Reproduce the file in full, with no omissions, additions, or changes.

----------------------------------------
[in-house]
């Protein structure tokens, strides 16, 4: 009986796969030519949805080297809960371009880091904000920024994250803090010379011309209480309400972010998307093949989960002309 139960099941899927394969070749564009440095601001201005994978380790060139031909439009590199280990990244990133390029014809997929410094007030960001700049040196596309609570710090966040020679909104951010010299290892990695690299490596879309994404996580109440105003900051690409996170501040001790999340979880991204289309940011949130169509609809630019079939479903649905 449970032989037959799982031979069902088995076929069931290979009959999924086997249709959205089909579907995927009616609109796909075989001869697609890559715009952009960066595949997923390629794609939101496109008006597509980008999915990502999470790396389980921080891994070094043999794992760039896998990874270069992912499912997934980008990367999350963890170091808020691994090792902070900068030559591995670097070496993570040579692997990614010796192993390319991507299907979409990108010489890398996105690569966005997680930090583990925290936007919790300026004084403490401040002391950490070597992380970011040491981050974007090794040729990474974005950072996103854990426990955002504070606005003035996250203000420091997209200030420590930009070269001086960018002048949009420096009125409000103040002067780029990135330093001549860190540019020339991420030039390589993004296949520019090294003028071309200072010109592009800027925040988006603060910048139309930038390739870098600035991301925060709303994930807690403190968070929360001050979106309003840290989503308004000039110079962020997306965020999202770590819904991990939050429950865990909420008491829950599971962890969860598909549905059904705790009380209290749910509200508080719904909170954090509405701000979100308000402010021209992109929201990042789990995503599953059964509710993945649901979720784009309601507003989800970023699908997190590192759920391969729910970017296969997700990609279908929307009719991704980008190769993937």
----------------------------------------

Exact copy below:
[in-house]
């Protein structure tokens, strides 16, 4: 009986796969030519949805080297809960371009880091904000920024994250803090010379011309209480309400972010998307093949989960002309 139960099941899927394969070749564009440095601001201005994978380790060139031909439009590199280990990244990133390029014809997929410094007030960001700049040196596309609570710090966040020679909104951010010299290892990695690299490596879309994404996580109440105003900051690409996170501040001790999340979880991204289309940011949130169509609809630019079939479903649905 449970032989037959799982031979069902088995076929069931290979009959999924086997249709959205089909579907995927009616609109796909075989001869697609890559715009952009960066595949997923390629794609939101496109008006597509980008999915990502999470790396389980921080891994070094043999794992760039896998990874270069992912499912997934980008990367999350963890170091808020691994090792902070900068030559591995670097070496993570040579692997990614010796192993390319991507299907979409990108010489890398996105690569966005997680930090583990925290936007919790300026004084403490401040002391950490070597992380970011040491981050974007090794040729990474974005950072996103854990426990955002504070606005003035996250203000420091997209200030420590930009070269001086960018002048949009420096009125409000103040002067780029990135330093001549860190540019020339991420030039390589993004296949520019090294003028071309200072010109592009800027925040988006603060910048139309930038390739870098600035991301925060709303994930807690403190968070929360001050979106309003840290989503308004000039110079962020997306965020999202770590819904991990939050429950865990909420008491829950599971962890969860598909549905059904705790009380209290749910509200508080719904909170954090509405701000979100308000402010021209992109929201990042789990995503599953059964509710993945649901979720784009309601507003989800970023699908997190590192759920391969729910970017296969997700990609279908929307009719991704980008190769993937």